Sharon Jones; Soul & Funk Singer Dies At 60

One of the most celebrated Black soul and funk female singer, Sharon Jones passed away on Friday after a long battle with pancreatic cancer.

Sharon Jones, an iconic Grammy-nominated soul and funk singer who rose to fame relatively late in life, died on Friday of pancreatic cancer, the Daily News stated. She was 60.

Jones, known for her high-spirited live shows, passed away at a hospital in upstate Cooperstown, surrounded by her bandmates, according to a representative.

“We are deeply saddened to announce that Sharon Jones has passed away after a heroic battle against pancreatic cancer,” a statement on the singer’s website said. “She was surrounded by her loved ones, including the Dap-Kings.”

Sharon Lafaye Jones was born on May 4, 1956, in Augusta, Ga., though her family lived just across the border in North Augusta, S.C. In “Miss Sharon Jones!” the singer recalled that her mother had needed a cesarean section, but because of segregation in the Jim Crow south, she was not allowed in the hospital’s main unit and was instead relegated to a storage room, New York Times reports.

After her parents separated, Sharon Jones, the youngest of six children, moved with her mother to New York and was raised in the Bedford-Stuyvesant neighborhood of Brooklyn. “But New York in 1960, no peace to be found,” she sang on “I’m Still Here.” “Segregation, drugs and violence was all around.”

She went on to attend Brooklyn College and acted in “Sister Salvation,” an Off-Broadway play, before turning her focus to music.

Doctors diagnosed Sharon Jones with stage two pancreatic cancer in 2013 and removed the singer’s gallbladder, the head of her pancreas and 18 inches of her small intestine, according to the Rolling Stone. She went into remission nine months later, but announced that the cancer had returned at the premiere of Miss Sharon Jones!, a documentary detailing Jones’ life and career. The cancer would be elevated to stage four, with tumors spreading to her lung, liver and lymph nodes.

Jones recorded six albums with the Dap-Kings, but it was her exhilarating live shows, which functioned as equal parts Baptist church revival, Saturday night juke joint and raucous 1970s Las Vegas revue, that showcased the singer’s unparalleled energy. In venues filled with people half her age, Jones was the most dynamic person in the room, bolting onstage and commanding the crowd like her idol James Brown. It was homage without mimicry; respecting the soul and funk elders that defined the genres while displaying seemingly boundless vitality. Jones’ power was the ability to straddle the line between thankful humility, born out of late-in-life success, and boastful performer.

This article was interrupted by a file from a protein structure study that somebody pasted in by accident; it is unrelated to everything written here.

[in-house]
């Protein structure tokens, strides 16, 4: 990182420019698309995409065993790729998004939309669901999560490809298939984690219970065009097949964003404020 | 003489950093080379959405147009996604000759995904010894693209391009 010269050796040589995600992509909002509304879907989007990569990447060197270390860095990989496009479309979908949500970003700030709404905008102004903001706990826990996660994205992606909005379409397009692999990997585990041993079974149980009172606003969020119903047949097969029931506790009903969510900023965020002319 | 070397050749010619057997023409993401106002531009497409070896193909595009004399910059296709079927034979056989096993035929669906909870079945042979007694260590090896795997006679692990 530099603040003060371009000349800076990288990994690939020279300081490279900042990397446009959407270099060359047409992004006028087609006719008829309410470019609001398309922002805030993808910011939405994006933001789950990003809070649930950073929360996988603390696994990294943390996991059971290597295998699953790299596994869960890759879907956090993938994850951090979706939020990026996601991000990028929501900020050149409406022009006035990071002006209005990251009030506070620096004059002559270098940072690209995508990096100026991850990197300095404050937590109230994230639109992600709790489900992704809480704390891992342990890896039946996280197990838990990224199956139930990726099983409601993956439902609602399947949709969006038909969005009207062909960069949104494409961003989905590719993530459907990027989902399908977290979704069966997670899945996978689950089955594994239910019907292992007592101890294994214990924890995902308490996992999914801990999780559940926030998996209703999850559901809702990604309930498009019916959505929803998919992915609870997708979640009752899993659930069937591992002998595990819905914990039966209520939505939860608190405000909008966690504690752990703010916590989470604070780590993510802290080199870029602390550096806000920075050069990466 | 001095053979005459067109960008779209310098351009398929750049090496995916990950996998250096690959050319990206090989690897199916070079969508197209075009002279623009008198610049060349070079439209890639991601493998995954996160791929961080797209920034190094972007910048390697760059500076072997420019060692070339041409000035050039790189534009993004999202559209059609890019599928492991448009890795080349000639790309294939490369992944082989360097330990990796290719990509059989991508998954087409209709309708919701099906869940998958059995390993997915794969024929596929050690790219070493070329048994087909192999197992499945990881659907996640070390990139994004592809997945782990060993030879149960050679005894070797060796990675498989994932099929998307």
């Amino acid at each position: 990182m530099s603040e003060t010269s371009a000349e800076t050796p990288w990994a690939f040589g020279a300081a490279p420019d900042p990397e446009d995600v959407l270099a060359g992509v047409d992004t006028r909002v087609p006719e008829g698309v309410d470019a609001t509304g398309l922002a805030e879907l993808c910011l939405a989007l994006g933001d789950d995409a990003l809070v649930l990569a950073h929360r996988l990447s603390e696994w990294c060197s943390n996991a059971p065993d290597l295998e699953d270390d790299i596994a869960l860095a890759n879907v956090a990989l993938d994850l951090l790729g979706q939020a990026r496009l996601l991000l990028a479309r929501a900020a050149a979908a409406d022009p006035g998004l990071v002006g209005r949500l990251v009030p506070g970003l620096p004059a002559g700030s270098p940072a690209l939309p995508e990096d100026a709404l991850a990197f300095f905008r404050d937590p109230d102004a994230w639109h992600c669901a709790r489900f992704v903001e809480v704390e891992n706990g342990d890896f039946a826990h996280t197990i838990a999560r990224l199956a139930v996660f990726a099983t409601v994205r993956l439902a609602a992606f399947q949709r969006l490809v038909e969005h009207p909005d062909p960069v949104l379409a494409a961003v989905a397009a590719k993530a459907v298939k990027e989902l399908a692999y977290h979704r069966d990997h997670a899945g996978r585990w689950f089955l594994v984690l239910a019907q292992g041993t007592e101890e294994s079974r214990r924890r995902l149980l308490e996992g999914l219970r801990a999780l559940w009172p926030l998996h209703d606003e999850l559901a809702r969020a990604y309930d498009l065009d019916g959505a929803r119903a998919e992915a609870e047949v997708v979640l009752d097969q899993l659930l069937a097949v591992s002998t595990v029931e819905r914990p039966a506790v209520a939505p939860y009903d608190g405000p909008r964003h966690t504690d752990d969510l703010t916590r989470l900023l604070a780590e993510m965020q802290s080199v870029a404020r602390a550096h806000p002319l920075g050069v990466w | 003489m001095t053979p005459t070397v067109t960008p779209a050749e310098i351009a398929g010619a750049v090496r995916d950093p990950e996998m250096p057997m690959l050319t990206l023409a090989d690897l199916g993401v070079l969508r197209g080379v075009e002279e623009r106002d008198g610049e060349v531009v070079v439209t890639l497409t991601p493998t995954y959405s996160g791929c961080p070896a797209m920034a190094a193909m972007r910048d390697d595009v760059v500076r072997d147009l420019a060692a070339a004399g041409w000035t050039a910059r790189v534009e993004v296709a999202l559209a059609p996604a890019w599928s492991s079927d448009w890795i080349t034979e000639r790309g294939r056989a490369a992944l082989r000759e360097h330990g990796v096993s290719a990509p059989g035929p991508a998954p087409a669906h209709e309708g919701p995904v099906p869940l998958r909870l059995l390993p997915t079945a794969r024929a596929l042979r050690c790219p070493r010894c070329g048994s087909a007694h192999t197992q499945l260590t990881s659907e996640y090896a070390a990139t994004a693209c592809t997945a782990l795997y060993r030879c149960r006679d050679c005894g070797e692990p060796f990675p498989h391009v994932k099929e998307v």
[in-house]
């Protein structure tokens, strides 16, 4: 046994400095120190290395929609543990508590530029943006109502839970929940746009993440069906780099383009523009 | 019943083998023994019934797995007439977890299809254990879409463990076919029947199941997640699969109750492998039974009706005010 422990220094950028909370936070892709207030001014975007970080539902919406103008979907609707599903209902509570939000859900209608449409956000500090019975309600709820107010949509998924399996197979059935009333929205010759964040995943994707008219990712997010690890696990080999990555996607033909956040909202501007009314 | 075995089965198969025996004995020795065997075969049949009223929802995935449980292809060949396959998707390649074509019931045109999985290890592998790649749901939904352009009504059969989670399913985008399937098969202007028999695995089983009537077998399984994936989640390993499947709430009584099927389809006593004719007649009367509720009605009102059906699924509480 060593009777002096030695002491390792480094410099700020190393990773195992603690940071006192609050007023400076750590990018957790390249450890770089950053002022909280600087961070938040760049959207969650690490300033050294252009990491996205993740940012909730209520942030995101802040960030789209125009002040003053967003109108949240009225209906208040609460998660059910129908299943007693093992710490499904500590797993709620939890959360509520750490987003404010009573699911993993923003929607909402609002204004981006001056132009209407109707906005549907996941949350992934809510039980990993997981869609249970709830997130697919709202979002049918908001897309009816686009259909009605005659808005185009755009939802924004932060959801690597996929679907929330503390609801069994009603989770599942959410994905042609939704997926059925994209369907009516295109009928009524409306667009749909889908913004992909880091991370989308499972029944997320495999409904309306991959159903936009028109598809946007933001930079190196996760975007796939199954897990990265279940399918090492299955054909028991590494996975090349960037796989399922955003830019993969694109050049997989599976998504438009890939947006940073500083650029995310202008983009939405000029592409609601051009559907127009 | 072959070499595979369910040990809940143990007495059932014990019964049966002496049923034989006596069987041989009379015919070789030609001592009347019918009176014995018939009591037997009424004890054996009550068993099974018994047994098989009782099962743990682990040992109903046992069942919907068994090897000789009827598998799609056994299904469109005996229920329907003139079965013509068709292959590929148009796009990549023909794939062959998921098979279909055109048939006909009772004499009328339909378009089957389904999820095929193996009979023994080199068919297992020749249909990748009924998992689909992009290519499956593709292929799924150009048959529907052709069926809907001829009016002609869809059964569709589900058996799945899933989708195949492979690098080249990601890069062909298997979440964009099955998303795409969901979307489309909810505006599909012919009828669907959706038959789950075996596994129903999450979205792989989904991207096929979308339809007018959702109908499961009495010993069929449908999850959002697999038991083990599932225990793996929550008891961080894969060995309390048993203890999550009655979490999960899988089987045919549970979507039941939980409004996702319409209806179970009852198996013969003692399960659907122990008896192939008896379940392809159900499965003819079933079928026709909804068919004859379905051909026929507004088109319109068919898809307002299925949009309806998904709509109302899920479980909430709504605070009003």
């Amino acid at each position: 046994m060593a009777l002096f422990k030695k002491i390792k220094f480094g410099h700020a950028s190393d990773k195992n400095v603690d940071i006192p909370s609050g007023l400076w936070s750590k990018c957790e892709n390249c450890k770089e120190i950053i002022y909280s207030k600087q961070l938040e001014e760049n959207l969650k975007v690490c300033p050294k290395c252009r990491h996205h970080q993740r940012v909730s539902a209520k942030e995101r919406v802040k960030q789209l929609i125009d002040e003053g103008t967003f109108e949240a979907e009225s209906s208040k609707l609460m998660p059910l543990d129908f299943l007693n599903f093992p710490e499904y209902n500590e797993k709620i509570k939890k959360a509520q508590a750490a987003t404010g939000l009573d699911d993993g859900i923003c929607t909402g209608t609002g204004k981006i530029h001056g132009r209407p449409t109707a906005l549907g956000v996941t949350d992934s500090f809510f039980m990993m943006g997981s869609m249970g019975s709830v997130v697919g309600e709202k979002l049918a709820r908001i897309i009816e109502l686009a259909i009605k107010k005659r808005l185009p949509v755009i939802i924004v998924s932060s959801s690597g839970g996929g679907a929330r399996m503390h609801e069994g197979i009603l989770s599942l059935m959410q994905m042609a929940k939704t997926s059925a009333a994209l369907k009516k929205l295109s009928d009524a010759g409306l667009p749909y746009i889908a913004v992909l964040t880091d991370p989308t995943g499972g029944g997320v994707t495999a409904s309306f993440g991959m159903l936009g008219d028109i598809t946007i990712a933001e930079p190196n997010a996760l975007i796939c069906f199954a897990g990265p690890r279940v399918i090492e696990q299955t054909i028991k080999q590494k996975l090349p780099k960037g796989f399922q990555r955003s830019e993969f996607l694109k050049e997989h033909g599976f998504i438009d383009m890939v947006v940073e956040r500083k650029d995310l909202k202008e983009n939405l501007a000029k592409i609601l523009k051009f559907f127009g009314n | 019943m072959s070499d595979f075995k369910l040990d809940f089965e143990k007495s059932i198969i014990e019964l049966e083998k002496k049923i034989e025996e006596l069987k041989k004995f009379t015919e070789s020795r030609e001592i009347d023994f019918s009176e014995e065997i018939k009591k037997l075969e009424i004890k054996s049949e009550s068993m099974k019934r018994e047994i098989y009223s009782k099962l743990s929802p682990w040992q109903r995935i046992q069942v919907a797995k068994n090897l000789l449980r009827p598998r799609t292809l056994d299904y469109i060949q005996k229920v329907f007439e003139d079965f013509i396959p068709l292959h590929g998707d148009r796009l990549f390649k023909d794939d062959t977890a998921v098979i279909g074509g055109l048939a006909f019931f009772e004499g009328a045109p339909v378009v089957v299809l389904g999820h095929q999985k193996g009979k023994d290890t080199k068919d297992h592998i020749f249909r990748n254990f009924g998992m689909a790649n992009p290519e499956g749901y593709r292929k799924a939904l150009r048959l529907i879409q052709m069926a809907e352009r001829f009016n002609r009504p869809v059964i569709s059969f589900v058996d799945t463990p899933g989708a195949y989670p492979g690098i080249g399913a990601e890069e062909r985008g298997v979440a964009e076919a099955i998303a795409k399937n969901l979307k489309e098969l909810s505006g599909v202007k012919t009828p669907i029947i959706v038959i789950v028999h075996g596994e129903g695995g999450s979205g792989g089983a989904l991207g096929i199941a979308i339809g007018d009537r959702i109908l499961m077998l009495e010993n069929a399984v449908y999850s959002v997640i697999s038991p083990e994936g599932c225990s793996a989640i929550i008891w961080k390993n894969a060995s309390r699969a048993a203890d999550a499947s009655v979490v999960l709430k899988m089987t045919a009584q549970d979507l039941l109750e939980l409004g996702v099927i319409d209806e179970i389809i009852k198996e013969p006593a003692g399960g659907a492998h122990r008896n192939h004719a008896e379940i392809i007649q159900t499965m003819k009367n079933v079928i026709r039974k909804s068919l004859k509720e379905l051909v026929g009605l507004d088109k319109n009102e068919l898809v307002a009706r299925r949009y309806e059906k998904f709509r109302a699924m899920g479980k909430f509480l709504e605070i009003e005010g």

“I’m not trying to ride anybody’s coattails,” the singer said in 2008. “I’m just doing my thing and people are coming to us.”

Jones started numerous funk groups in the 1970s, earning extra money by performing in wedding bands and singing gospel music. But for decades, she had trouble breaking in to the industry.

“I wasn’t what they was looking for,” she told Rolling Stone earlier this year. “They just looked at me and they didn’t like what they saw: a short, black woman.” As documented in Miss Sharon Jones!, a record producer told the singer in the 1990s that she was “too fat, too black, too short and too old.” “I looked at myself and saw ugliness,” she said in the film.

She retreated from music for a few years, taking various jobs that included armored car guard for Wells Fargo and two years as a corrections officer at Rikers Island prison. The latter job was a harbinger of her onstage persona: Commanding, fierce and demanding respect.

In 1996, Gabriel Roth, current Dap-Kings bandleader and head of now-defunct funk label Desco Records, worked with Jones’ then-fiancé and needed a back-up singer for a few tracks. Jones would record numerous songs as a back-up singer for the label and release “Damn It’s Hot,” her first song as a frontwoman at the age of 40.

After the dissolution of Desco, Roth, alongside saxophonist Neal Sugarman, recruited Jones and the Dap-Kings to record their 2002 debut album Dap Dippin’ With Sharon Jones and the Dap-Kings on what would become Daptone Records. They recorded in a Williamsburg basement, selling copies out of Sugarman’s kitchen in Brooklyn. (Jones would help Roth build the label’s permanent studio-cum-headquarters in 2002, handling the electrical wiring herself.)

Jones and the Dap-Kings released a series of increasingly popular, horn-anchored soul and funk albums, including 2005’s Naturally, 2007’s 100 Days, 100 Nights and 2010’s I Learned the Hard Way. The group continued to record and tour constantly, watching their crowds grow as Jones’ roaring voice, frenetic energy and gregarious personality surpassed the initial “female James Brown” comparisons.

In 2012, the group began recording their sixth album, Give the People What They Want, which would earn Jones her first Grammy nomination for Best R&B Album. The next year, she entered a hospital in Augusta, Georgia with yellow eyes, severe itching and rapid weight loss. The cancer diagnosis was swift and unimaginable. “I just started crying,” Jones told Rolling Stone. “All kinds of thoughts went through my head because I figured that I was going to die.”

Jones continued to perform when possible, using the stage as therapy. “When I walk out [onstage], whatever pain is gone,” Jones said. “You forget about everything. There is no cancer. There is no sickness. You’re just floating, looking in their faces and hearing them scream. That’s all that is to me.”

Sharon Jones was no doubt one of the best soul and funk singers we have ever had. Therefore, her sudden demise is indeed a bitter pill to swallow. We will forever remember her energetic and thrilling performances; and lovely voice.

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